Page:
Chefs Talk: Are your friends and family reluctant to cook for you?

Are your friends and family reluctant to cook for you in fear that you might consider their cooking to be less sophisticated or creative than yours?



Jena Stewart- Devour   250.590.3231

My friends get so nervous, we rarely get invited to anyone’s for dinner. I almost hate to explain that as chefs when we can eat it’s usually on a milk crate in some despicable alley, stuffing our mouths with carbs and only with a fork, because a knife is never within reach. If our friends just roasted a chicken and threw some veggies on the plate I would be so happy. Hint hint.


Zoe O’Doherty-La Piola   250.388.4517

Both my husband and I are chefs and have this problem, but worse then that is when you get invited over for dinner and somehow you get wrangled into cooking it.


Ronald St-Pierre- Locals   250.338.6493

Most of my friends are happy to cook for us as they know that the visit is what it is about– sharing a meal in good company. But many other friends have told us that they wouldn’t have us over in fear of their cooking… too bad, so sad. I would be happy with hotdog as long as they buy the sausage locally!


Matthew Rissling- The Marina Restaurant   250.598.8555

I usually take the ‘less is more’ route– I really love simple home cooking, so I don’t think anyone feels reluctant to cook for me. The whole point is getting together, and that’s usually more important than what’s being served. I am happy to sit down to pasta with good bread and a simple green salad or roast chicken. When talking about food with friends outside of work it’s usually about food politics or gardening instead of trading recipes or shop talk.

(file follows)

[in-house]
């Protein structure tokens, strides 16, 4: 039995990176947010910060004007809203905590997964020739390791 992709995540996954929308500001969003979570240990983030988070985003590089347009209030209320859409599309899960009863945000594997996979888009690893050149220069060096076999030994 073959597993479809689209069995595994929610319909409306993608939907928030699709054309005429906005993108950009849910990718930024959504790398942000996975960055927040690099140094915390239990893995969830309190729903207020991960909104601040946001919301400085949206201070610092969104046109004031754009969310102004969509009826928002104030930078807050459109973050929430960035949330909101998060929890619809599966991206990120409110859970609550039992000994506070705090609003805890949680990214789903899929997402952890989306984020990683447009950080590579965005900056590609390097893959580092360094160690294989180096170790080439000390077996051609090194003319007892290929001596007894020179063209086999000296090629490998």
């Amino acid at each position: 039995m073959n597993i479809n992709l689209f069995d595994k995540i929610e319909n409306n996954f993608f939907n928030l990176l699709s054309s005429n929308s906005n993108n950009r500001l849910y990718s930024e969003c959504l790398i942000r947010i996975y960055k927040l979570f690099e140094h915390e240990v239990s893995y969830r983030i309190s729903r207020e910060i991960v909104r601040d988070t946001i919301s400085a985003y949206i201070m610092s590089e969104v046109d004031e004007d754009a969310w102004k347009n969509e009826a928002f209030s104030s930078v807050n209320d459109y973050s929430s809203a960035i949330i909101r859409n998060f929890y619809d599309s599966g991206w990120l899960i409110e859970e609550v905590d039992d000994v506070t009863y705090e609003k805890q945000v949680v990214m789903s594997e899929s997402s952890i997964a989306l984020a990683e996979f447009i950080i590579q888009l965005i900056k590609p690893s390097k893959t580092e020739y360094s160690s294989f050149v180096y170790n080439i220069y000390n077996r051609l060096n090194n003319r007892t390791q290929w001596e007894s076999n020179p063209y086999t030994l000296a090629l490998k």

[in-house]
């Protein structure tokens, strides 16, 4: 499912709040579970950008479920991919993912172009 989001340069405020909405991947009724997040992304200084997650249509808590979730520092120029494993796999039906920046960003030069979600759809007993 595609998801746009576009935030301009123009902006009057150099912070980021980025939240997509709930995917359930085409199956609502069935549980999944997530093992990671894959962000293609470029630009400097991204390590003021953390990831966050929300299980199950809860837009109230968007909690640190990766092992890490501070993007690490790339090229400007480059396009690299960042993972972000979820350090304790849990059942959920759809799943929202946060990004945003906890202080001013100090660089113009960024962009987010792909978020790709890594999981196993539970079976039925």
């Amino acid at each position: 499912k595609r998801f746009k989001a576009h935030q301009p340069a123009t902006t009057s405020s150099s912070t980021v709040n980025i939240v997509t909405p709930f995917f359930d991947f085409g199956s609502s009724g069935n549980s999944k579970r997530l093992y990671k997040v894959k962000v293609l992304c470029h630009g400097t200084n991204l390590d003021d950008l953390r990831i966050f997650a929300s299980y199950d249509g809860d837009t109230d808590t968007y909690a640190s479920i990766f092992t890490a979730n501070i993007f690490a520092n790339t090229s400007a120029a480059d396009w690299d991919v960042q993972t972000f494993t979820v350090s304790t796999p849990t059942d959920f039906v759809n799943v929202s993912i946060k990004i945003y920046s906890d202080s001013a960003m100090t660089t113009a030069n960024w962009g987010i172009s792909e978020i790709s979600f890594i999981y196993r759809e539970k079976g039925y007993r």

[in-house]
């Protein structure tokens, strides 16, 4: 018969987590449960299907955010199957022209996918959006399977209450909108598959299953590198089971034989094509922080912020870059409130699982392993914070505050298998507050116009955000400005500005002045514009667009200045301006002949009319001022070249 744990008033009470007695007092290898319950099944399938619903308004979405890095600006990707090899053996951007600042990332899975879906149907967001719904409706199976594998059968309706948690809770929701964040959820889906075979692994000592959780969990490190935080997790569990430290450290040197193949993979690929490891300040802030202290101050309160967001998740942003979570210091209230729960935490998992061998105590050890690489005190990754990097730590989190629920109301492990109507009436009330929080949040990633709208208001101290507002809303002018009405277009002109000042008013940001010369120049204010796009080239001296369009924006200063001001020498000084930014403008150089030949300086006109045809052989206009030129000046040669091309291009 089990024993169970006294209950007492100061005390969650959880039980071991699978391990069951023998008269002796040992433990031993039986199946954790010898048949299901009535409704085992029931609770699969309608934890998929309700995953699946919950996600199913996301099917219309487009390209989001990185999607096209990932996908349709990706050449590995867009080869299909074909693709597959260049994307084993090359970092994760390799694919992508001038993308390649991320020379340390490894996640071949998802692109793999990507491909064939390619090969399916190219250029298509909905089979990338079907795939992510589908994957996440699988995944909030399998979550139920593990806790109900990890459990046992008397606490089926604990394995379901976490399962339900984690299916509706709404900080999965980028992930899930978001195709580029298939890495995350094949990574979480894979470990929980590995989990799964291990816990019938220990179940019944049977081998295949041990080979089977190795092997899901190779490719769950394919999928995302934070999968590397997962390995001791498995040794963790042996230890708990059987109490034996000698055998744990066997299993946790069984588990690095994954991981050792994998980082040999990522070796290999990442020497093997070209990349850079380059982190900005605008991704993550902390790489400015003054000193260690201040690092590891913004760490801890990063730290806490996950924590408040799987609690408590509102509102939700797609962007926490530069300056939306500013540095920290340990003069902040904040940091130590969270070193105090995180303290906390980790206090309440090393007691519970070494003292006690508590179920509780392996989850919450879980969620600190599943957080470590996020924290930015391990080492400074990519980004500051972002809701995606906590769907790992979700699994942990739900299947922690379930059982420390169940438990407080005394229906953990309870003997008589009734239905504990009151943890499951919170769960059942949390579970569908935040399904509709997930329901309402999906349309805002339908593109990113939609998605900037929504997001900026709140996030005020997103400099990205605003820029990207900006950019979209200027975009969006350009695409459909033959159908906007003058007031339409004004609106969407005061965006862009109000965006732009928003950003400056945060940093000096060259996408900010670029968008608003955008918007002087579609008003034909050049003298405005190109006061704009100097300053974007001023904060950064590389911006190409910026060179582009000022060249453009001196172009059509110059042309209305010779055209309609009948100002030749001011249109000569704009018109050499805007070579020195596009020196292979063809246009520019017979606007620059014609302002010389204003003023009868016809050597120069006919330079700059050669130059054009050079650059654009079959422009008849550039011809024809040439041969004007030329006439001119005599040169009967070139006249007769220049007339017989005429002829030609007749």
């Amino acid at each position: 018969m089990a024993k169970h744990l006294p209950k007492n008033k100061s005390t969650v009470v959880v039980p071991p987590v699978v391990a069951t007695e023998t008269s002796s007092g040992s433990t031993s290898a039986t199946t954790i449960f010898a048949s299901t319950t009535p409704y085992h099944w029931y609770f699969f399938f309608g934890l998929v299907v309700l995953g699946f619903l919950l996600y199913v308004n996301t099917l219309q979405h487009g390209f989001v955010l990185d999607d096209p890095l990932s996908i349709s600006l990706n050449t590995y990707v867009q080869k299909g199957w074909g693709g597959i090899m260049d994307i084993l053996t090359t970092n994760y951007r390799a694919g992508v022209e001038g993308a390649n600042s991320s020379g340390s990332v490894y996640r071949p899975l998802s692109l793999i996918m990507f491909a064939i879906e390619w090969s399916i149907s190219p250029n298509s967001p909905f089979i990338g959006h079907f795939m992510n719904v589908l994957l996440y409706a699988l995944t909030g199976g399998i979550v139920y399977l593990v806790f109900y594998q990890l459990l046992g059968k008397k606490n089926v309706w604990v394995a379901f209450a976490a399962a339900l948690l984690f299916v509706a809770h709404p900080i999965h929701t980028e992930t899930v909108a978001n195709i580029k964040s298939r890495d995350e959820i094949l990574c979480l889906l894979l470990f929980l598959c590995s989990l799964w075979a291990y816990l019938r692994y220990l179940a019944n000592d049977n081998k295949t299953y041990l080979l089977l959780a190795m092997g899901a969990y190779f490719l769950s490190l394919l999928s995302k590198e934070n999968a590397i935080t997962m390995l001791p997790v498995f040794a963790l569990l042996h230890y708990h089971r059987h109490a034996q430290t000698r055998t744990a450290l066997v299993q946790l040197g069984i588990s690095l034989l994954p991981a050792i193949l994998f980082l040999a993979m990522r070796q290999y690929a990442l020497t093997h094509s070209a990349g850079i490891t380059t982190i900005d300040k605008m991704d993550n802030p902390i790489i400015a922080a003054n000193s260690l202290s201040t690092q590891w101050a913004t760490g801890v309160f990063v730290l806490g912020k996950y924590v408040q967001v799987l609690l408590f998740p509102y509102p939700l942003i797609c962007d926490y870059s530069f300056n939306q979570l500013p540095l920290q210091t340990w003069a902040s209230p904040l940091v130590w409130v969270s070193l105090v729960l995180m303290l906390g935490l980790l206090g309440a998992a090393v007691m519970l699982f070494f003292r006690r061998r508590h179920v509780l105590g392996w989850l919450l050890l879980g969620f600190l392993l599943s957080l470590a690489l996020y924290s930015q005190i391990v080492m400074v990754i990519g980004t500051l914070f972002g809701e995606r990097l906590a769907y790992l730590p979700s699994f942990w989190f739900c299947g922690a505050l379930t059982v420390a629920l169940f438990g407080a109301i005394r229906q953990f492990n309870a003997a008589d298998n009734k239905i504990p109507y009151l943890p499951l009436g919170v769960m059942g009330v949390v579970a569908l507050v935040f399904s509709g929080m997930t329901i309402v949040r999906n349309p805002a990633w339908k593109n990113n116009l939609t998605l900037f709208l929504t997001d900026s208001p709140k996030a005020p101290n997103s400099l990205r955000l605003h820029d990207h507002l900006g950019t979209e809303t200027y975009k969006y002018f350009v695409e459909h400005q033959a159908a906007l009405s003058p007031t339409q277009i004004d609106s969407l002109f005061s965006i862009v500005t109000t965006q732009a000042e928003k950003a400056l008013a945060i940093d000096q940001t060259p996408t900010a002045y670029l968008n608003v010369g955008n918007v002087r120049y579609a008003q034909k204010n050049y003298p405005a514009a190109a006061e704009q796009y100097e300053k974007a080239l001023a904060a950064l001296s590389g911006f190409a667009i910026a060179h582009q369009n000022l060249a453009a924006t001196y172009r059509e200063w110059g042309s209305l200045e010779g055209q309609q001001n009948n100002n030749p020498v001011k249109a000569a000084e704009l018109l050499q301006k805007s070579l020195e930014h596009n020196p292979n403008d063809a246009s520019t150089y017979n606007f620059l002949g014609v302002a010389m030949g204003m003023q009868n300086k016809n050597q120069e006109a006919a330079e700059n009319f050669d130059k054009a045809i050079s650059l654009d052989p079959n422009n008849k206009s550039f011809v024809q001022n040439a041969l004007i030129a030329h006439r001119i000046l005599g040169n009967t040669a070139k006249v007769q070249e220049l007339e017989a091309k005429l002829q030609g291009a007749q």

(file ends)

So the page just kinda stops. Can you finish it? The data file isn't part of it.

Peter Zambri- Zambri’s   250.360.1171

The bulk of us chefs are pretty down to earth and I don’t think my family or friends are reluctant to cook for me. I try to relieve any tension in that situation by either helping out or by opening the first bottle of wine or beer. I also believe that most chefs are pretty easy to cook for considering that it happens so infrequently. So any ladies out there wish to invite me over for dinner? Wink wink.


Lisa Hartery- Nautical Nellies   250.380.2260

Once family and friends realise that we are only too happy to have someone else do the cooking, they relax. Every home cook has a specialty from mac and cheese to lobster bisque, recipes handed down from generations past. These comfort foods are often more memorable than anything we’ve eaten in five-star restaurants.


Robin Jackson- Sooke Harbour House   250.642.3421

Sometimes people can be a bit shy when cooking for other people. I have to say that whenever other people cook for me I enjoy the experience of eating their fun twists on food so much more than if I had made it, and I always tell them that. No matter how simply or intricately a meal is prepared it is always a work of art. Cheers to all the beach fire dinners with friends and midnight batches of cookies! Food is such a fun, shared experience!


Jamie Cummins- Relish   250.590.8464